As the Obama administration takes over, this new Turkish profile is to be taken seriously. From Iraq, Afghanistan and the Middle East peace process to energy security and international terrorism, Turkish-American relations are only to gain further significance in the years to come. Turkey's increasing profile in its region could prove vital to diffuse tensions between the West and the Muslim world and the US-Islamic world relations in particular. But this requires one essential rule of engagement: listening attentively and giving more breathing space to the key players in the region.

Dr. Ibrahim Kalin is an Assistant Professor at the Prince Alwaleed Center for Christian-Muslim Understanding at Georgetown University's Edmund A. Walsh School of Foreign Service. Dr. Kalin has published widely on Islamic philosophy and the relations between Islam and the West.

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Comments (6)

asizk Author Profile Page:

Turkey can continue to play a great role especially in being a role model for the Islamic and most importantly the Arab world-by setting up a liberal Muslim Democracy as the AK is doing.

The only danger to Turkey is that of the despotic and repressive attaturk legacy of the military establishment. The Turkish military establishment is no different than Arab dicatorships next door which has kept the Arab world where it is now....seriousely lagging in every way behind the rest of the world....


Turkey has all the right cards in hand and Prime Minister Erdogan, as well ss President Gul, are doing all the right moves. The low-key tension-reducing diplomacy by PM Erdogan following his visit to India and Pakistan, which happened to coincide with the terrorist attacks on Mumbai, will eventully receive better coverage in both India and the West, and will be appreciated at its just value. Even the much-ctiticised handling, by the Turkish Government, of the proposal for an IMF Standby Agreement to forestall any worsening of the economic slump in Turkey has still not been proved to be unwise and may even turn out to be brilliant, just like Mohamad Mahathir's handling of the Asian Crisis in the 1990's.

All the good people of the world who follow international affairs and are of god will wish Turkey all the very best and great succes in its efforts to stabilize the tumultups but strategic and energy resource-rich MiddleEast/CentralAsia/SouthAsia region.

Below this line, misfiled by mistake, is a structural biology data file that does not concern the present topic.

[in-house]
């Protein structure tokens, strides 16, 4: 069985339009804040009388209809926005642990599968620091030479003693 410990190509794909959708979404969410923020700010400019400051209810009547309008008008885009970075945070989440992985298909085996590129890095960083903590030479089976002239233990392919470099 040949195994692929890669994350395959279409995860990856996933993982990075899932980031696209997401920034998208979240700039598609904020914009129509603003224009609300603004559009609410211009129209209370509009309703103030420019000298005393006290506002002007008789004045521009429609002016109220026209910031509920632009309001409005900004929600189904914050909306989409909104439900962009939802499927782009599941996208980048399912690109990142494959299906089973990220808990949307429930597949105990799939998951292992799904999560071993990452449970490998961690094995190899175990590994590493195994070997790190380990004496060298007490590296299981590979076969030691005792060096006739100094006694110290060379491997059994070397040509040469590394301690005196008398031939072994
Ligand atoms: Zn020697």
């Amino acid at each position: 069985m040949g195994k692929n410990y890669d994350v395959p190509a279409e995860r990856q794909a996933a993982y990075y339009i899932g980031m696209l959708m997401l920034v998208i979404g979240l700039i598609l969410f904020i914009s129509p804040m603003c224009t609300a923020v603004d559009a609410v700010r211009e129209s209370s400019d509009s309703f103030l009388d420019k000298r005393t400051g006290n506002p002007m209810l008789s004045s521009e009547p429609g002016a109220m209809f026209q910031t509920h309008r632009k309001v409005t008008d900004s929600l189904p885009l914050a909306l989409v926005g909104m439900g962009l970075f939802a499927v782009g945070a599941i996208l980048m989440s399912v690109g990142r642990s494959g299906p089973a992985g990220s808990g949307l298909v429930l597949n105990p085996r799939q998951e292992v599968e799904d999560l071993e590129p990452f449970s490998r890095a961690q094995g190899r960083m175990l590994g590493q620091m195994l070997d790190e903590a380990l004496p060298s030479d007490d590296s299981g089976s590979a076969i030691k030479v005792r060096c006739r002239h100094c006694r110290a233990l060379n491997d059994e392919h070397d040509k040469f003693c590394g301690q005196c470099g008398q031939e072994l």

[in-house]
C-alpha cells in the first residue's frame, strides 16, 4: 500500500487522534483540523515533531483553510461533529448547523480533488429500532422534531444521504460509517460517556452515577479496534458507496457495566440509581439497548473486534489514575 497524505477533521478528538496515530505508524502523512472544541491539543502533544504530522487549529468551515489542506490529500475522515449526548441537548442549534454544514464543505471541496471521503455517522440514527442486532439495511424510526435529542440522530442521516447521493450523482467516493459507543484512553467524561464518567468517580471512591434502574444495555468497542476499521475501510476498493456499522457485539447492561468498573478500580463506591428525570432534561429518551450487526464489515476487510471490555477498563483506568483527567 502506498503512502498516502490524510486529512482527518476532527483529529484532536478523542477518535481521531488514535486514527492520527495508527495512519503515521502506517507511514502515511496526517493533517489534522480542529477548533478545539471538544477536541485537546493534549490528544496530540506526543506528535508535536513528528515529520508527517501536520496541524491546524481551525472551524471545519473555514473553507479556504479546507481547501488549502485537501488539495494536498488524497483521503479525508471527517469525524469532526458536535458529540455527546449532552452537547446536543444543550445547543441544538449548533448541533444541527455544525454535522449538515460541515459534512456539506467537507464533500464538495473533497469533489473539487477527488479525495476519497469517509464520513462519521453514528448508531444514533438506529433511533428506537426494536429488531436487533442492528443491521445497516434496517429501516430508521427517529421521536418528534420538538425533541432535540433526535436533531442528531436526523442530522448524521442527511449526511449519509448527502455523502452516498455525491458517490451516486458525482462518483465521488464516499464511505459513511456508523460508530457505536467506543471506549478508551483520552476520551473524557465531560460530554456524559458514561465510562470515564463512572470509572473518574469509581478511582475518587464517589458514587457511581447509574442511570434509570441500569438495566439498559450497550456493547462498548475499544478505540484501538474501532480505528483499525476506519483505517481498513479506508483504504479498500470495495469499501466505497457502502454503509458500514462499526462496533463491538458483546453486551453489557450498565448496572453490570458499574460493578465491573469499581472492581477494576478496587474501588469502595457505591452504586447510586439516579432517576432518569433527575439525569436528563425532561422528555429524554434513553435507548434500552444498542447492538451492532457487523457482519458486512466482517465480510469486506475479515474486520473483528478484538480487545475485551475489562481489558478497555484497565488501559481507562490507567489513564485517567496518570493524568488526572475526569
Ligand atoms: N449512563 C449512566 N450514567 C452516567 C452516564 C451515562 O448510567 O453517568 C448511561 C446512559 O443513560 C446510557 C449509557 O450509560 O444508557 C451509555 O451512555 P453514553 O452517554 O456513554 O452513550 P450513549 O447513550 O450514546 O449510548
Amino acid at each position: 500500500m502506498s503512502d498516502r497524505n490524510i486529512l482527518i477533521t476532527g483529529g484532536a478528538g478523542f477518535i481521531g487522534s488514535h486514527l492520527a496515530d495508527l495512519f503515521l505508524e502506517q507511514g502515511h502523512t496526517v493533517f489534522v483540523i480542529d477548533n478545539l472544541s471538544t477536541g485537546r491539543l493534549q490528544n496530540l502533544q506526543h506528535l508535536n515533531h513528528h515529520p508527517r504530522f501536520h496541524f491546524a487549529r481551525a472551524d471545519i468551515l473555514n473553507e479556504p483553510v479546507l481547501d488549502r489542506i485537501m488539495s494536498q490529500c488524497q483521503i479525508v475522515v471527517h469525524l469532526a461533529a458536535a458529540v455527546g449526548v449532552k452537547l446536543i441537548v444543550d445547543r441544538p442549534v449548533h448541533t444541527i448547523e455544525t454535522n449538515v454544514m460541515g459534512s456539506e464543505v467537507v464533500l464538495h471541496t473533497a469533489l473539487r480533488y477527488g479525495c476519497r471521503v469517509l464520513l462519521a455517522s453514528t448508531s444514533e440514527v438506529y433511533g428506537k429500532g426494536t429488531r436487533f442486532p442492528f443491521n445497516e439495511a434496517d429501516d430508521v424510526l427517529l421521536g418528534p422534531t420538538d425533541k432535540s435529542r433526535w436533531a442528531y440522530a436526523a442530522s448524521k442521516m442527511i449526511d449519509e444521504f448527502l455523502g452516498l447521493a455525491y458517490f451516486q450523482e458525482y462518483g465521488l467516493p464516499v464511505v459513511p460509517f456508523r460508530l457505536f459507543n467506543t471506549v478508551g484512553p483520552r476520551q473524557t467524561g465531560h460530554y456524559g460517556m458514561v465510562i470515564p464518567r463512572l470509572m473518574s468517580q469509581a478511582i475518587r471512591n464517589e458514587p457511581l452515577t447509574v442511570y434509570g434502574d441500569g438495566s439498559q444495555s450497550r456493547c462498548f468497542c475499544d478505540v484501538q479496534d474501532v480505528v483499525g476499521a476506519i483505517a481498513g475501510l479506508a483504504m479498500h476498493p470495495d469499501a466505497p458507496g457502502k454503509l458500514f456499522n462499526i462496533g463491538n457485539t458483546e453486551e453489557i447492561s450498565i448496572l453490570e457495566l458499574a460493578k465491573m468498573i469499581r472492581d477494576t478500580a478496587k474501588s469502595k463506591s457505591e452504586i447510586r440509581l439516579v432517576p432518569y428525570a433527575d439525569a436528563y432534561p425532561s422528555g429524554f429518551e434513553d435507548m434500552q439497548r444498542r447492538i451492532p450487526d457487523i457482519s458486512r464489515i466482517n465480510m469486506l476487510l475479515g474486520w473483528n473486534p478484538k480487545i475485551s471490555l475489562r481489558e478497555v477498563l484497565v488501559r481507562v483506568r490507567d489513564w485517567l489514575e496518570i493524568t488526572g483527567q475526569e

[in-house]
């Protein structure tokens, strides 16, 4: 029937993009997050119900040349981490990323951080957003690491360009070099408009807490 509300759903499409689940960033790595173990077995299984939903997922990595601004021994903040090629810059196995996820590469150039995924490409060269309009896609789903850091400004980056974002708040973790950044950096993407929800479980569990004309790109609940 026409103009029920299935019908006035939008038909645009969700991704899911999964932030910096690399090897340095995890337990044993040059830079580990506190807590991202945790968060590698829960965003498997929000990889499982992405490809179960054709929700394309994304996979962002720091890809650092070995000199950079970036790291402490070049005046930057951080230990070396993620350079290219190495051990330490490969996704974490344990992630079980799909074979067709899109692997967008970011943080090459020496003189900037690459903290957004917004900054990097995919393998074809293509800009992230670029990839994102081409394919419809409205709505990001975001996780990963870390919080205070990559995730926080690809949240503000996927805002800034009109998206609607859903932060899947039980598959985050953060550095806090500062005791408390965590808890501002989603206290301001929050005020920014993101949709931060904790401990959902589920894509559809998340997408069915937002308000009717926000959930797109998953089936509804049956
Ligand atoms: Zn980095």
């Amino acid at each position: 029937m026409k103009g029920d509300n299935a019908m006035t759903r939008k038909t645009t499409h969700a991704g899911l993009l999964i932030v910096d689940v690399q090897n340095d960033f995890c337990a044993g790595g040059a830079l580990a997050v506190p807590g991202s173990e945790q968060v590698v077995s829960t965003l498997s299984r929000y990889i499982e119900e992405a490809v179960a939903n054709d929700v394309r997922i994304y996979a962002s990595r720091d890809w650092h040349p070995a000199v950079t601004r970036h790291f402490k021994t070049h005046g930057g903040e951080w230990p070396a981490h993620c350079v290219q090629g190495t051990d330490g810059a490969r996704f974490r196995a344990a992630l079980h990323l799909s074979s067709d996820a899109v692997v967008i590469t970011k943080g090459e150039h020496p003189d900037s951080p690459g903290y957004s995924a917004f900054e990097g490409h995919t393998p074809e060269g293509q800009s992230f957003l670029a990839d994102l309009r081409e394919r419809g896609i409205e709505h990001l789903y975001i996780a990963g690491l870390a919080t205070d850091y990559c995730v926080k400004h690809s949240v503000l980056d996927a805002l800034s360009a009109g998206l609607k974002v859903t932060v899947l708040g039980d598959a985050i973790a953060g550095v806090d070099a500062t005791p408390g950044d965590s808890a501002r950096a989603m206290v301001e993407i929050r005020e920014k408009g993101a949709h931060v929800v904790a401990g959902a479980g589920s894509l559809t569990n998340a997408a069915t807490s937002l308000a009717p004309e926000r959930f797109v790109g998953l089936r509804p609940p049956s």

ckk2008 Author Profile Page:

Work hard to join the EU. A populous Muslim country being part of a European Union leads to a more peaceful world. I hope.

dpdvatika Author Profile Page:

While it is welcome to see Turkey striving to find it's place in the post cold war era and the new "great games" being played out - often at the expense of the Turkish people - there needs to be a more genuine effort and less duplicity by the ruling elite if it is to fully realise it's role in the region.

The internal power plays often hinder genuine progress as the more forward looking class is held back by many of the anarchic elite still craving past Ottoman "glory".

The stalemate and continued delaying tactics over Cyprus and antagonistic provocations over so-called claims in the Aegean Sea need to be revised if it is to meet the real world challenges of the 21st century.

It could well do to take note of the more practical and realistic approach that Europe and now America are taking as we all face the very serious social-economic and environmental problems we all have to deal with.

All the "good publicity" and attempts to promote it's role as a mediator between east and west will not amount to much unless Turkey can clarify it's position and show a genuine desire to collaborate with instead of confront it's neighbours.

This will be crucial as new deals are struck in the new great games and the centres of power shift not only in the region, but across the globe.

The old policies of divide and rule, destroy and conquer have literary become bankrupt and the need to co-operate and contribute to new solutions is the only way forward.

DCTrk Author Profile Page:

So far the West has alway treated Turkey with an "*", "non-permanent member", "Like an EU member"...they better start making up their minds and either accept Turkey and embrace its power or miss out!! Turks are getting tired of waiting for the EU and losing interest! The U.S. has to realize what kind of ally Turkey has been throughout some of the most trying periods in American history from Korea to the Gulf and give up even entertaining these B.S. lies of Armenian Genocide and put this issue to die! It has to force greeks in Cyprus to accept the North or the North should be recognized independantly!! Turkey has been an stand-up, reliable, a brick of an ally!! As for the Kavustepe villagers and their 44 sheep, they're celebrating a Muslim in the White House and want GREENCARDS!!

edbyronadams Author Profile Page:

My admiration for Turkey and the policies enacted by Ataturk is enormous. A successful Turkey, with secular government and democratic institutions is the best antidote to the burden and malice laid by Islam upon its adherents.